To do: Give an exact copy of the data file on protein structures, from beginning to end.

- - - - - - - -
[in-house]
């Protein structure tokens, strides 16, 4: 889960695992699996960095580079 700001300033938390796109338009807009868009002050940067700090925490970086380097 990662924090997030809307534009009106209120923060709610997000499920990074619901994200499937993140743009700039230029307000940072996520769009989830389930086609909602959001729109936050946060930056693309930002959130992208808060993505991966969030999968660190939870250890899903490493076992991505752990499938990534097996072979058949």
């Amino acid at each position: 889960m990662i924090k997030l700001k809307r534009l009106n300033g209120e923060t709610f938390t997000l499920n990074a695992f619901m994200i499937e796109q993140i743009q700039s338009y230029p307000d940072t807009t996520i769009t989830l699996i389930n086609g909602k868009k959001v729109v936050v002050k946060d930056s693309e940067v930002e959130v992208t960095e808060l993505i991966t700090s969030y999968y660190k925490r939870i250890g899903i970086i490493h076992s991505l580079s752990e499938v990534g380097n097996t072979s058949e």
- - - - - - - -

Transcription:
[in-house]
């Protein structure tokens, strides 16, 4: 889960695992699996960095580079 700001300033938390796109338009807009868009002050940067700090925490970086380097 990662924090997030809307534009009106209120923060709610997000499920990074619901994200499937993140743009700039230029307000940072996520769009989830389930086609909602959001729109936050946060930056693309930002959130992208808060993505991966969030999968660190939870250890899903490493076992991505752990499938990534097996072979058949």
């Amino acid at each position: 889960m990662i924090k997030l700001k809307r534009l009106n300033g209120e923060t709610f938390t997000l499920n990074a695992f619901m994200i499937e796109q993140i743009q700039s338009y230029p307000d940072t807009t996520i769009t989830l699996i389930n086609g909602k868009k959001v729109v936050v002050k946060d930056s693309e940067v930002e959130v992208t960095e808060l993505i991966t700090s969030y999968y660190k925490r939870i250890g899903i970086i490493h076992s991505l580079s752990e499938v990534g380097n097996t072979s058949e």